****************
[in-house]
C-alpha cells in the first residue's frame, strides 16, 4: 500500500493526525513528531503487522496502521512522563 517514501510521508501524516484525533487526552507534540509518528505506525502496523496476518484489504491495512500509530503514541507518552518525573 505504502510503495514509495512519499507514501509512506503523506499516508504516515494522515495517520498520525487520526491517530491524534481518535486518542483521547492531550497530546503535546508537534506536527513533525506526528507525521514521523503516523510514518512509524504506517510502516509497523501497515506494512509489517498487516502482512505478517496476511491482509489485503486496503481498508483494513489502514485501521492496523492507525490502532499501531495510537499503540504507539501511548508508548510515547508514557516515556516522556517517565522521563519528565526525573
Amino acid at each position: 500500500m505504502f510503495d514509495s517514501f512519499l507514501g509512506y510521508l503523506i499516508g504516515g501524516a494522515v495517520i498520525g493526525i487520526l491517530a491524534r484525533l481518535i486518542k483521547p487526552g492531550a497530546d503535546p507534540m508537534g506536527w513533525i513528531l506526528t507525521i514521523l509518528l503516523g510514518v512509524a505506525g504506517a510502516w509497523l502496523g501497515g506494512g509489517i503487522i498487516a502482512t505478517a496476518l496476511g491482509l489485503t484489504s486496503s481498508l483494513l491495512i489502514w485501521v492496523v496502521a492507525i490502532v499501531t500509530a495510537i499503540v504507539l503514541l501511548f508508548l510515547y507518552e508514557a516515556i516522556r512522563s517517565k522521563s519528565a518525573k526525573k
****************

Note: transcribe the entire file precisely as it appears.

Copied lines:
[in-house]
C-alpha cells in the first residue's frame, strides 16, 4: 500500500493526525513528531503487522496502521512522563 517514501510521508501524516484525533487526552507534540509518528505506525502496523496476518484489504491495512500509530503514541507518552518525573 505504502510503495514509495512519499507514501509512506503523506499516508504516515494522515495517520498520525487520526491517530491524534481518535486518542483521547492531550497530546503535546508537534506536527513533525506526528507525521514521523503516523510514518512509524504506517510502516509497523501497515506494512509489517498487516502482512505478517496476511491482509489485503486496503481498508483494513489502514485501521492496523492507525490502532499501531495510537499503540504507539501511548508508548510515547508514557516515556516522556517517565522521563519528565526525573
Amino acid at each position: 500500500m505504502f510503495d514509495s517514501f512519499l507514501g509512506y510521508l503523506i499516508g504516515g501524516a494522515v495517520i498520525g493526525i487520526l491517530a491524534r484525533l481518535i486518542k483521547p487526552g492531550a497530546d503535546p507534540m508537534g506536527w513533525i513528531l506526528t507525521i514521523l509518528l503516523g510514518v512509524a505506525g504506517a510502516w509497523l502496523g501497515g506494512g509489517i503487522i498487516a502482512t505478517a496476518l496476511g491482509l489485503t484489504s486496503s481498508l483494513l491495512i489502514w485501521v492496523v496502521a492507525i490502532v499501531t500509530a495510537i499503540v504507539l503514541l501511548f508508548l510515547y507518552e508514557a516515556i516522556r512522563s517517565k522521563s519528565a518525573k526525573k